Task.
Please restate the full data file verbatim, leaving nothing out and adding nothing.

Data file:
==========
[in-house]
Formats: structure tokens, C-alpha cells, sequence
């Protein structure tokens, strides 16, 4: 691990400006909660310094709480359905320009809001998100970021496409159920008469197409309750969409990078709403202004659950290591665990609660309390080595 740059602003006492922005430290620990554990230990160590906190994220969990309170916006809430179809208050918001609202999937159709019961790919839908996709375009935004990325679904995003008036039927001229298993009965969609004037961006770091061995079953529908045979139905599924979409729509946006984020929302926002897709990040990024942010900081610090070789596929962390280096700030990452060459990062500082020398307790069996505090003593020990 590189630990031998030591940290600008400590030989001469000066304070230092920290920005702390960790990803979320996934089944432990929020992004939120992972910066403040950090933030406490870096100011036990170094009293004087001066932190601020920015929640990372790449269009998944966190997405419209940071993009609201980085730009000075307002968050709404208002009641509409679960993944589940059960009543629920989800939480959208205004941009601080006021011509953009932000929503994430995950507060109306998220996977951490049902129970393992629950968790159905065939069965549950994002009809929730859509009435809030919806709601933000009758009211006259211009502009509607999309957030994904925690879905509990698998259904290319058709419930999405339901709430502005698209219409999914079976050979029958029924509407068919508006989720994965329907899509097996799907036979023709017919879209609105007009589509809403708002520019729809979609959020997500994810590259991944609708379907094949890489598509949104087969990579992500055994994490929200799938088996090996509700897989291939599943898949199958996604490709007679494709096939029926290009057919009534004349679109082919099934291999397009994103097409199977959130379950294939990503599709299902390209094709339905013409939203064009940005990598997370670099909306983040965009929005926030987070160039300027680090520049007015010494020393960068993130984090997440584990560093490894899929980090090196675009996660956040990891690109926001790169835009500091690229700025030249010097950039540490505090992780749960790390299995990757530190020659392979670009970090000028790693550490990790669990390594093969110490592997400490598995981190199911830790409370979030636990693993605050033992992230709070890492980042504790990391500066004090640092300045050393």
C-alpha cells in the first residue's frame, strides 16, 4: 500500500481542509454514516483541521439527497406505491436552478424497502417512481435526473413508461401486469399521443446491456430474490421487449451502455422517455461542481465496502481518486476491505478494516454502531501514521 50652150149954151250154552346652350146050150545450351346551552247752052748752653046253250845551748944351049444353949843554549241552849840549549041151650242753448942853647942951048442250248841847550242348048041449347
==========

[in-house]
Formats: structure tokens, C-alpha cells, sequence
């Protein structure tokens, strides 16, 4: 691990400006909660310094709480359905320009809001998100970021496409159920008469197409309750969409990078709403202004659950290591665990609660309390080595 740059602003006492922005430290620990554990230990160590906190994220969990309170916006809430179809208050918001609202999937159709019961790919839908996709375009935004990325679904995003008036039927001229298993009965969609004037961006770091061995079953529908045979139905599924979409729509946006984020929302926002897709990040990024942010900081610090070789596929962390280096700030990452060459990062500082020398307790069996505090003593020990 590189630990031998030591940290600008400590030989001469000066304070230092920290920005702390960790990803979320996934089944432990929020992004939120992972910066403040950090933030406490870096100011036990170094009293004087001066932190601020920015929640990372790449269009998944966190997405419209940071993009609201980085730009000075307002968050709404208002009641509409679960993944589940059960009543629920989800939480959208205004941009601080006021011509953009932000929503994430995950507060109306998220996977951490049902129970393992629950968790159905065939069965549950994002009809929730859509009435809030919806709601933000009758009211006259211009502009509607999309957030994904925690879905509990698998259904290319058709419930999405339901709430502005698209219409999914079976050979029958029924509407068919508006989720994965329907899509097996799907036979023709017919879209609105007009589509809403708002520019729809979609959020997500994810590259991944609708379907094949890489598509949104087969990579992500055994994490929200799938088996090996509700897989291939599943898949199958996604490709007679494709096939029926290009057919009534004349679109082919099934291999397009994103097409199977959130379950294939990503599709299902390209094709339905013409939203064009940005990598997370670099909306983040965009929005926030987070160039300027680090520049007015010494020393960068993130984090997440584990560093490894899929980090090196675009996660956040990891690109926001790169835009500091690229700025030249010097950039540490505090992780749960790390299995990757530190020659392979670009970090000028790693550490990790669990390594093969110490592997400490598995981190199911830790409370979030636990693993605050033992992230709070890492980042504790990391500066004090640092300045050393």
C-alpha cells in the first residue's frame, strides 16, 4: 500500500481542509454514516483541521439527497406505491436552478424497502417512481435526473413508461401486469399521443446491456430474490421487449451502455422517455461542481465496502481518486476491505478494516454502531501514521 50652150149954151250154552346652350146050150545450351346551552247752052748752653046253250845551748944351049444353949843554549241552849840549549041151650242753448942853647942951048442250248841847550242348048041449347